The last time you picked up your phone…
Did you intend to look at your phone at that specific time?
What prompted you to look at your phone?
How long did you end up looking at your phone?
Did you stick to the original purpose, or open up another app?
Did you get value out of the time you spent on your phone?
Did your decision to look at your phone cost you other opportunities?
Having observed what many others have observed, regarding excessive smart phone use, and its potential link to poor mental health outcomes, I recently decided I needed to build a periodic mini digital detox into my life. One year ago, I decided to go without my phone the first Sunday of every month.
I figured that periodically going a day without my phone would help me become more mindful of how I use my phone, and reconnect me with how I would go about doing certain things in the pre-smart phone era. Maybe it would even give me some clues as to how smart phone use is actually impacting our society as a whole.
Since then, awareness of the impact smart phones are having on our lives has only increased. Apple added a feature to the iPhone that tracks and gives users the ability to limit their smart phone use.
By the way, here is proof that I actually did shut my phone off for the day on Sunday.
Others have even resorted to creative ways to encourage less phone use. One hotel in Sweden began charging guests by how much time they spend on social media. Rooms at Hotel Bellora are being offered to guests for free if they can refrain from using their phones!
After experiencing twelve of these phone free First Sundays, I have concluded that…
1. It is not realistic, nor does it seem beneficial, for us to completely ditch smart phones.
There are some conveniences, such as using Google Maps to look at traffic, that are a significant benefit.
2. All smart phone use can’t be painted in one light.
Picking up a phone has different utility when used for different purposes. I am actually not too ashamed that I spend a significant amount of time on YouTube. Much of the content is either informational or provides entertainment value, which is value.
3. The setting needs to also be considered.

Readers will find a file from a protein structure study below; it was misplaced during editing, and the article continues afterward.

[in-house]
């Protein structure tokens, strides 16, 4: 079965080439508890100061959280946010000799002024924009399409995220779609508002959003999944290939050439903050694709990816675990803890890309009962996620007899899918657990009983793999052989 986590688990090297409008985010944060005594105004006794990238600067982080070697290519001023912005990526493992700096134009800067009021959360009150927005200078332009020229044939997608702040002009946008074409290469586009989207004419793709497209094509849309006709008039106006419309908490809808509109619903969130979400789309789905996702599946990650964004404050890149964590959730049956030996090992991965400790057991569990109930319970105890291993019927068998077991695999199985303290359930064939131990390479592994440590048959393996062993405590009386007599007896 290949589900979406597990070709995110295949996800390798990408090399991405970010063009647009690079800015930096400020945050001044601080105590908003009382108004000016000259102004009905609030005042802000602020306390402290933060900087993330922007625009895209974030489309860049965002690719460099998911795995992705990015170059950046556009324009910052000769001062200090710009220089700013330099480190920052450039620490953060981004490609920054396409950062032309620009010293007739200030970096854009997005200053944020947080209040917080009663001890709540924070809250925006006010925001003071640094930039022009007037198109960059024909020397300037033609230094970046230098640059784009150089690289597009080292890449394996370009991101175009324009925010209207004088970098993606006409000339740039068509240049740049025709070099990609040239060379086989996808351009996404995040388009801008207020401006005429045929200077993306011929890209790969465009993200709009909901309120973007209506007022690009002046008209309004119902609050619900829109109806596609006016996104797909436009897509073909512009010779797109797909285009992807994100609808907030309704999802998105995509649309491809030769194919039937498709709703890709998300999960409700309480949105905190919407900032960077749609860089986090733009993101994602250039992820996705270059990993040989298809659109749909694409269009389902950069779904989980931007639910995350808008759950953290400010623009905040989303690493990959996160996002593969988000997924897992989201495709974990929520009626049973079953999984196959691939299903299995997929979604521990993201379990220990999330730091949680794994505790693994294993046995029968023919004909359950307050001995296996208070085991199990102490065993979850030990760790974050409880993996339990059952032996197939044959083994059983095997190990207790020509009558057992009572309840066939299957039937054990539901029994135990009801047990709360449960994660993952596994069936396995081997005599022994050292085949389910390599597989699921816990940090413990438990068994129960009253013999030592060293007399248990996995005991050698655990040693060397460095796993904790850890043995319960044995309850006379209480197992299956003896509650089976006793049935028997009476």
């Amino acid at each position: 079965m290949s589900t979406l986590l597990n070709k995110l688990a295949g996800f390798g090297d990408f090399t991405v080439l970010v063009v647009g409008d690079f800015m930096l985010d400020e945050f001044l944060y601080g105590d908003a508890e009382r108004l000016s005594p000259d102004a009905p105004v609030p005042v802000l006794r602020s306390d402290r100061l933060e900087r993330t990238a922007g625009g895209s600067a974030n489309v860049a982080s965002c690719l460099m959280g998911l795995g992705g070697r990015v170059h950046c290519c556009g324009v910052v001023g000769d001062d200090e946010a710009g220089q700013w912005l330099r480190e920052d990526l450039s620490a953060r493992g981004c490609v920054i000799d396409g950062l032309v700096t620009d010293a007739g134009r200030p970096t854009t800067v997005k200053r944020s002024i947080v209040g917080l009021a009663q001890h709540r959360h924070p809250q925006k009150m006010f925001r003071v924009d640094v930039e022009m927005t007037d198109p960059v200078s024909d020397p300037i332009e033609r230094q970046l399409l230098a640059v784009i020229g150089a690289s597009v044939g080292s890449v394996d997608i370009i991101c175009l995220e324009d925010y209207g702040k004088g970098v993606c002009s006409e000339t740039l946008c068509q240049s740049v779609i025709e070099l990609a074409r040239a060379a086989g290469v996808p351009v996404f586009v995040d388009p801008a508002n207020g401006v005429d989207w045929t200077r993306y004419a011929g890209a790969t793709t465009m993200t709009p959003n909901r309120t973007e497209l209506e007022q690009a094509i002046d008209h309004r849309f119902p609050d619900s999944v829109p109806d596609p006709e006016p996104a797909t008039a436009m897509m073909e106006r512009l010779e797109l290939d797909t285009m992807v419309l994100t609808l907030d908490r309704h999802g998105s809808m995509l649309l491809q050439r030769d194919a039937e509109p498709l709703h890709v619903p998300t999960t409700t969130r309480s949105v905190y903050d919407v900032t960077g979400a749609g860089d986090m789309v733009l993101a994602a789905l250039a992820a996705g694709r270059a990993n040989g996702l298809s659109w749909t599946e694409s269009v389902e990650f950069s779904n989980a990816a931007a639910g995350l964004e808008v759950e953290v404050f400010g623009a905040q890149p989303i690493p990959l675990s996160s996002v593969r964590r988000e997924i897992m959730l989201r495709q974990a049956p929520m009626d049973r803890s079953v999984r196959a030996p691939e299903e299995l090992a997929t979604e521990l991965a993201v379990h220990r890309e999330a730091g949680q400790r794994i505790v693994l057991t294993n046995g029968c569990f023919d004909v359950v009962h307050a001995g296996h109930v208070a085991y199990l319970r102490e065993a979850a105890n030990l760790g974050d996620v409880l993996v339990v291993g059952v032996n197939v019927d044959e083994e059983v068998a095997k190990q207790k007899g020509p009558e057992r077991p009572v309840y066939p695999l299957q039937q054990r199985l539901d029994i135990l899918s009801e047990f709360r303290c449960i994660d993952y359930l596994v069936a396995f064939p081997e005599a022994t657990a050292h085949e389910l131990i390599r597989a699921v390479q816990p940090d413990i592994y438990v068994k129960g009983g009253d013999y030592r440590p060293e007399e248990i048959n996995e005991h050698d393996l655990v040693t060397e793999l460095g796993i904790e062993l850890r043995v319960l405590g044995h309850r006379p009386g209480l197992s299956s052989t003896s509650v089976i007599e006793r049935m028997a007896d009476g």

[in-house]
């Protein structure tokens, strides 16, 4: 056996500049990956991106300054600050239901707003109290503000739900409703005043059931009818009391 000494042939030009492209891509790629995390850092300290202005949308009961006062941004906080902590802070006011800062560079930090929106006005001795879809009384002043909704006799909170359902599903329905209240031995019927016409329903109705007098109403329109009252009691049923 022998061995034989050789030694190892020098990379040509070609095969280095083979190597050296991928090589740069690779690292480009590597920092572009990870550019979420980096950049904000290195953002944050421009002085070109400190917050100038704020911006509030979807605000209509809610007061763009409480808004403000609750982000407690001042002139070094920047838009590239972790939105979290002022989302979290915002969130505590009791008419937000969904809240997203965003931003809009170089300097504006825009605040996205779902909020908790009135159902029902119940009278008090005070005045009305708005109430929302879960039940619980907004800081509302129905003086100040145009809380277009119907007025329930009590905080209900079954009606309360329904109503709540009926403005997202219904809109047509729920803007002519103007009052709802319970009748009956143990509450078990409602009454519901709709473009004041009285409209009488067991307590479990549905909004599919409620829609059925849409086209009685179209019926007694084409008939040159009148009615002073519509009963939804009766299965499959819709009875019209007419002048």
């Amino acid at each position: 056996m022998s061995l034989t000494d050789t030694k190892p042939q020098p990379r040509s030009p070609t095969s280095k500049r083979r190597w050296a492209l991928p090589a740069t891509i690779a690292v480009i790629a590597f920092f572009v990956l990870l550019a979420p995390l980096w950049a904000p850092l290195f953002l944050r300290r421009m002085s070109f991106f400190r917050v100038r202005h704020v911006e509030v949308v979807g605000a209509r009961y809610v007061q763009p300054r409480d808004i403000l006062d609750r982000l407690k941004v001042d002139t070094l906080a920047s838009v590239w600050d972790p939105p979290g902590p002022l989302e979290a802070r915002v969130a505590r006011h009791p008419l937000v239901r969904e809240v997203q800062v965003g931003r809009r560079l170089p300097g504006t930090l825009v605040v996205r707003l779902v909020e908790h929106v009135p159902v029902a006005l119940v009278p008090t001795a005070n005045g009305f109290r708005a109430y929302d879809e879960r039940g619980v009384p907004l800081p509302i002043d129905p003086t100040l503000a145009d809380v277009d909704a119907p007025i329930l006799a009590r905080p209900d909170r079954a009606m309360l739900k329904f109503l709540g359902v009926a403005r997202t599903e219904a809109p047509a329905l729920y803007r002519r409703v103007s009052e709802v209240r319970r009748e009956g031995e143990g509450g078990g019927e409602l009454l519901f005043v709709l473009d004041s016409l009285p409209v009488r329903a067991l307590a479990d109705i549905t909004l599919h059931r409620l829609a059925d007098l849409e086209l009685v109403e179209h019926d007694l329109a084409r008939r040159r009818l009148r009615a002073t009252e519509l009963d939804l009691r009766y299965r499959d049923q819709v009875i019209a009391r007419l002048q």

What had originally prompted me to become concerned about smart phones is observing them having a negative impact on people’s experiences. Watching someone pull out their phone when I am trying to have a conversation with them frustrates me. I also see people miss out on what is going on around them because of their phones. However, what if someone is just sitting at home alone, or on the same bus they take to work every day, exhausted and just needing some entertainment?
4. Smart phone use needs to serve a purpose.
If we intended to look someone up on Wikipedia, reference traffic on Google Maps, or even entertain ourselves with videos or games, that is fine. This is why, even after this experience, I still don’t believe in blanket statements such as “less than two hours per day”. It is more appropriate to say we should pick up our phones for an intended purpose, and put them down when that intended purpose is done, whatever length of time that is.
5. It is hard to stop using our phones as a crutch.
I’m talking about those times when we are waiting in line, or when we arrive at a restaurant ten minutes before our friends. We can either face the fear of boredom and/or awkwardness or bury ourselves in our phones. After each First Sunday, I resolve to stop picking up my phone in these instances. I’m typically able to do so for about five days.
Every time we engage with our phones, we disengage with the world around us.
We may be missing out o some important things; That person that would have started a conversation with us had we not looked needlessly occupied. Observing what is happening around us, in the natural world. Even the ability for us to engage our own thought processes. These are real costs that make it worthwhile for us to be more intentional with the use of our smart phones. Taking a day off from phone use once a month reminds me of the times I typically pull out my phone, and what I could be missing out on when I do.